The days of soft porridge, lesheleshele, which is some mothers’ first choice for children at weaning stages may soon be over! That is if Mrs Mpho Letsie, a fourth year student in the Department of Nutrition at the National University of Lesotho (NUL) succeeds in commercializing a low cost but effective food product. The product will save Lesotho’s younger compatriots.

According to Mrs Letsie, local hospitals’ pediatric wards are becoming flooded with malnourished children mostly parented by HIV positive mothers and teenagers. Children affected are between six months to two years. These are the usual weaning ages.

Having been in hospitals settings, and having watched these young souls suffer from poor feeding methods. Mrs Letsie was motivated. She decided to develop a simple but powerful weaning product.

The problem that necessitates this product begins at home, she observed. “Children are often weaned with leshelehele (soft porridge), motoho (sour porridge), papa and kholu. These are hardly the best material for weaning if used alone,” she mentioned.

She said parents of these children either lack knowledge on the best children weaning diet. Or they cannot afford weaning products in market.

That is where Ms Letsie steps in. Her ingenious product is deceptively simple. Yet, in its simplicity, therein lays its beauty. The product, is a constellation of beans, maize and sunflower seeds. These ingredients are roasted at different temperatures then crushed and mixed together.

With an eye on affordability, her choice of crops used to make the product was on those grown in the country, where possible. No doubt maize and beans were a better into the description. They are grown every year in the country and sold at affordable prices. While few people grow sunflower which they use for animal feeds, it can still be imported at lower prices.

“When most of the main raw materials are purchased within the country, products tend to be more affordable,” she said. “But the added value of processing, manufacturing and testing locally makes the product even more of an ideal choice.”

The product’s catch is also in the method of preparation before feeding a baby. Since the product is already roasted, it can be instantly used. Mixing the powder with warm water makes the product ready for use. Thus it saves time and fuel for preparation, another cost saving plus for the poor buyers.

As an added advantage, the ingredients used in the product are acceptable as they are popular in traditional dishes. “Even the preparation method is culturally acceptable. This is because Basotho often mix everything in one pot or bowel,” she showed.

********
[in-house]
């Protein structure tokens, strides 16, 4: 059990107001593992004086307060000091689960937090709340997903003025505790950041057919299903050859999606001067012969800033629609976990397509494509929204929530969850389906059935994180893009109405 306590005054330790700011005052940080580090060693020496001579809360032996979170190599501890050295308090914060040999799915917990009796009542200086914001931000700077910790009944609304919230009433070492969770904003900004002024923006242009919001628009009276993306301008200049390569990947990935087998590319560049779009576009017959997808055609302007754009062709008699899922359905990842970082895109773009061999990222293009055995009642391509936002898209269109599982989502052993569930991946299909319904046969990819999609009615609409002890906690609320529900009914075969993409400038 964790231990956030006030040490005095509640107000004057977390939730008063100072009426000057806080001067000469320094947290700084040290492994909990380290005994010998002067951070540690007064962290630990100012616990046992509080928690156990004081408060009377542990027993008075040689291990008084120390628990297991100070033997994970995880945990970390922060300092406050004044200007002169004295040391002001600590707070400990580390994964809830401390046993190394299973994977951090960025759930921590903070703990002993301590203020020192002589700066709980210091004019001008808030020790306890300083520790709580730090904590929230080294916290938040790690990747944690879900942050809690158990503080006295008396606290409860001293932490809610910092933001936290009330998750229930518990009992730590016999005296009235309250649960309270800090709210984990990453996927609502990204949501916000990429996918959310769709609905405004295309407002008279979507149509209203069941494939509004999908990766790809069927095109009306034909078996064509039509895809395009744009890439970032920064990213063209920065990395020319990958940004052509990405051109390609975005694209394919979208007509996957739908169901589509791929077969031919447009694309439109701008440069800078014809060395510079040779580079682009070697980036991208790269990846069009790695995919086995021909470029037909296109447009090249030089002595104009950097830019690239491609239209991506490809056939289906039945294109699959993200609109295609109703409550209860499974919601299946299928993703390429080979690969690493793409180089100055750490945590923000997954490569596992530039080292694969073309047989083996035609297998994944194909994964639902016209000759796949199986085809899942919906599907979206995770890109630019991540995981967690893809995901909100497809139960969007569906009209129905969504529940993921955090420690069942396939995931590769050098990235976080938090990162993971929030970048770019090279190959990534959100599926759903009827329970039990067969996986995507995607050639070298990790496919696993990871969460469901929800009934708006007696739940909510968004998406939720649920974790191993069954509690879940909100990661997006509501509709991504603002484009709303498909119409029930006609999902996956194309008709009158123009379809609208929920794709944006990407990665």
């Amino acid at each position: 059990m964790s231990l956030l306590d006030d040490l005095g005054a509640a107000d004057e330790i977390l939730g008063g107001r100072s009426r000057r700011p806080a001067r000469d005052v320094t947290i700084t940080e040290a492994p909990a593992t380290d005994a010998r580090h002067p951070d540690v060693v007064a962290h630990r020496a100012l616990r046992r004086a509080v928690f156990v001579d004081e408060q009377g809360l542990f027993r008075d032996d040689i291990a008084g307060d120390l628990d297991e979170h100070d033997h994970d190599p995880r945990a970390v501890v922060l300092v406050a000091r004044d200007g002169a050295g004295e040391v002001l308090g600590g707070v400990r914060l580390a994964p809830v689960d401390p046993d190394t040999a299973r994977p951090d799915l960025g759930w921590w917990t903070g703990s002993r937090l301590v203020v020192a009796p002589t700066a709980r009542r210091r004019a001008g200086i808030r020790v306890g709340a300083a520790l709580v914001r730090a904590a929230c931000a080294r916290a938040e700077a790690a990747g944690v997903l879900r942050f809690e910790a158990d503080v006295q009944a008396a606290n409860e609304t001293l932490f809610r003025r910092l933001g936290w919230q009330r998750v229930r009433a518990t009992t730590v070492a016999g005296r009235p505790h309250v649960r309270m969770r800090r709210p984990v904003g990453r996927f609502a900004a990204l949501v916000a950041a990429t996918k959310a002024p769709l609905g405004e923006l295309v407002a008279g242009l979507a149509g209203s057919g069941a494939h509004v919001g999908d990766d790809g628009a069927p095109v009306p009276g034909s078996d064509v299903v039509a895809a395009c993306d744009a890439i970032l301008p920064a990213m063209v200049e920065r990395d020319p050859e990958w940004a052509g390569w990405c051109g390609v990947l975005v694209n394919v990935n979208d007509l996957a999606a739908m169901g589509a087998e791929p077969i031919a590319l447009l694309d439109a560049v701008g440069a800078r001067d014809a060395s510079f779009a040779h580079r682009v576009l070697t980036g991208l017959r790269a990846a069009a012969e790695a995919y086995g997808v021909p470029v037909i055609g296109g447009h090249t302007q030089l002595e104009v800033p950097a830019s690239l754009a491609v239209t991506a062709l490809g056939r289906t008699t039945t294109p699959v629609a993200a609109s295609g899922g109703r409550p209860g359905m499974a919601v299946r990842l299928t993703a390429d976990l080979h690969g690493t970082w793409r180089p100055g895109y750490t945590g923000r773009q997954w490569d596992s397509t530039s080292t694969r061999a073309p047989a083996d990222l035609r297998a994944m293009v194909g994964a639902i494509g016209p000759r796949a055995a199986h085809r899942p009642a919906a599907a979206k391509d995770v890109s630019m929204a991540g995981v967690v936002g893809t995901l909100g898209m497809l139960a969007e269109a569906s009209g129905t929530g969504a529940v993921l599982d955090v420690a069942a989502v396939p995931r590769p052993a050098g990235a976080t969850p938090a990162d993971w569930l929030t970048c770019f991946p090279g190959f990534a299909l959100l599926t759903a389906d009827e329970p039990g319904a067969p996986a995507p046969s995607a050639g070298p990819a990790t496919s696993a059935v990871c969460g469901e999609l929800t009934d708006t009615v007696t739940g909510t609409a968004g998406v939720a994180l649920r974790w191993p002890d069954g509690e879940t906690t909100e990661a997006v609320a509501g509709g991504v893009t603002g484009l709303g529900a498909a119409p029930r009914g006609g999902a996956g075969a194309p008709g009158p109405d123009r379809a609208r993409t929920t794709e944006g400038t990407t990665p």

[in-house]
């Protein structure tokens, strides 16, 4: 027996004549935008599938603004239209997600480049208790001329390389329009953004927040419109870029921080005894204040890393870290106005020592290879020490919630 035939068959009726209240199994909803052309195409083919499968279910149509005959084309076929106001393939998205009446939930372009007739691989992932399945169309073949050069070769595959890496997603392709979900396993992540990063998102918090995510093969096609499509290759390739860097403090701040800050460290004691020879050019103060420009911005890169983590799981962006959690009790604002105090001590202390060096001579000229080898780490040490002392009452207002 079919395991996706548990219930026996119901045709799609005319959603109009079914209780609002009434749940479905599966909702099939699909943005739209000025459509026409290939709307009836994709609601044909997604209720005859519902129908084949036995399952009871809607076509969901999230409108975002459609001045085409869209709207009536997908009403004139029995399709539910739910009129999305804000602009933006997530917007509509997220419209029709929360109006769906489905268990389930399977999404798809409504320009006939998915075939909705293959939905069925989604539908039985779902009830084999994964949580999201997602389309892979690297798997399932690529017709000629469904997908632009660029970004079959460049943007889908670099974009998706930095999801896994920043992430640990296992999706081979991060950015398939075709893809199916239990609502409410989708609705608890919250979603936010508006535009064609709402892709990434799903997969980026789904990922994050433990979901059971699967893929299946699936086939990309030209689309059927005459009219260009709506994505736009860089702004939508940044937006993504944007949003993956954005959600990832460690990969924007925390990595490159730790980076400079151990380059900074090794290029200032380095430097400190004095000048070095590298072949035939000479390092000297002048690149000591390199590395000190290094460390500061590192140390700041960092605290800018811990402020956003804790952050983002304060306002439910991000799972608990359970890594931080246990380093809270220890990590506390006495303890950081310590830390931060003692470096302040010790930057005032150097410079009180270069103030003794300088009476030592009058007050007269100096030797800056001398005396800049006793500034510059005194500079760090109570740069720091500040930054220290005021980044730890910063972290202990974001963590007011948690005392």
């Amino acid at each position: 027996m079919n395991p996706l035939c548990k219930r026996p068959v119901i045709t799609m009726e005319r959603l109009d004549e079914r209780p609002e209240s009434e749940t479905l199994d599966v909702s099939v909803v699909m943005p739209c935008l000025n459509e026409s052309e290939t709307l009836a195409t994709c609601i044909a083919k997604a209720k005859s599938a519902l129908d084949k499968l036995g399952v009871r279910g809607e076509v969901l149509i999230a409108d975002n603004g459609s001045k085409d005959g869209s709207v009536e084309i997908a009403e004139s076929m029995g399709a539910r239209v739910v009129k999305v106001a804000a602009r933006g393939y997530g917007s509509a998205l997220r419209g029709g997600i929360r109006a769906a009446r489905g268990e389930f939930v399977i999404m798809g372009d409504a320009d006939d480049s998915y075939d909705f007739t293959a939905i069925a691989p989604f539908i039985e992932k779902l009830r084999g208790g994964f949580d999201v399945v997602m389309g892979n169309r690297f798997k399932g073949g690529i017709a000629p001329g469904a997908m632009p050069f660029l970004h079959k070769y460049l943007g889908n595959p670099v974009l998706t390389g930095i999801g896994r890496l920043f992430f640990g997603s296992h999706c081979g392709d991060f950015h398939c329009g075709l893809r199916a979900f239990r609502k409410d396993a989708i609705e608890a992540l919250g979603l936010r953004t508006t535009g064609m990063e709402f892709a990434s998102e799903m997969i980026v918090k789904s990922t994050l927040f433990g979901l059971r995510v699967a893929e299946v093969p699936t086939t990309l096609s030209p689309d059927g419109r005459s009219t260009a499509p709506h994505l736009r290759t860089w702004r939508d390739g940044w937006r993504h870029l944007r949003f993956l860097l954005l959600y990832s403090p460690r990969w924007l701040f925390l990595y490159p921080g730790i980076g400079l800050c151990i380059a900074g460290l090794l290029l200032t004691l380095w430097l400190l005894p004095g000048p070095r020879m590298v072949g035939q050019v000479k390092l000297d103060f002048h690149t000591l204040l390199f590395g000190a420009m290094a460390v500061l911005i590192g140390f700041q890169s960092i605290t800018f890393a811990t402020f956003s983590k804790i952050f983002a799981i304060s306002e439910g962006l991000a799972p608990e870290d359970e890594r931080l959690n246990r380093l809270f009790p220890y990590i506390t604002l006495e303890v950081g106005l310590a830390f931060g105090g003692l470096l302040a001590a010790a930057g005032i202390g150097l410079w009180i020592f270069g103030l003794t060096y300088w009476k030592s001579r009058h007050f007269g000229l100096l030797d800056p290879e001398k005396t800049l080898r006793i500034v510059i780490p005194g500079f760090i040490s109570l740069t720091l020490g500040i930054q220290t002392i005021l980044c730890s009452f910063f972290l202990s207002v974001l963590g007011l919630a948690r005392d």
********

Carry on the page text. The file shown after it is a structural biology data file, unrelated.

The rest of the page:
But there is a bonus a well! Preparing this product for final use does not need special skills. Any caretaker or mother can prepare it anytime anywhere as long as warm water is available.

Even with all the benefits, it is actually the nutrition factor of this product that sets it apart. Ms Letsie specified that this product is unfortified. Thus it contains all natural vitamins, minerals, carbohydrates and other nutrients.

The high content of protein, a body building material, is notable in this product, in contrast to its conventional counterparts. This high protein content is attributed to the presence of beans, and also sunflower seeds in the mix.

For starters Mrs Letsie aims to sell her product in rural shops. Such as Fraser’s shops to be available in places where it is needed the most. “The product needs to reach the needy,” she emphasized. “You can’t take it to Shoprite or Pick’n Pay for instance. Lesotho’s needy don’t frequent such places, which appear to be for the elite in their eyes.”

Looking forward, Mrs Letsie envisions a time when people will differentiate her academic programme from Consumer Sciences. “People should know that Nutrition is not about cooking,” she said. “It’s about food chemistry and food science.”

She is also looking forward to a time when she sets up her own business, manufacturing this product. She wants it to grow so that she can create employment for herself and some of her colleagues.

Quizzed on the issues of costs, market, food testing, approval and manufacturing. She said she is already working on some of those. She also envisaged a team of a few fellow nutritionists. She thought such a team would have all it takes to meet all the requirements.


This blog post was originally written by NUL Research and Innovations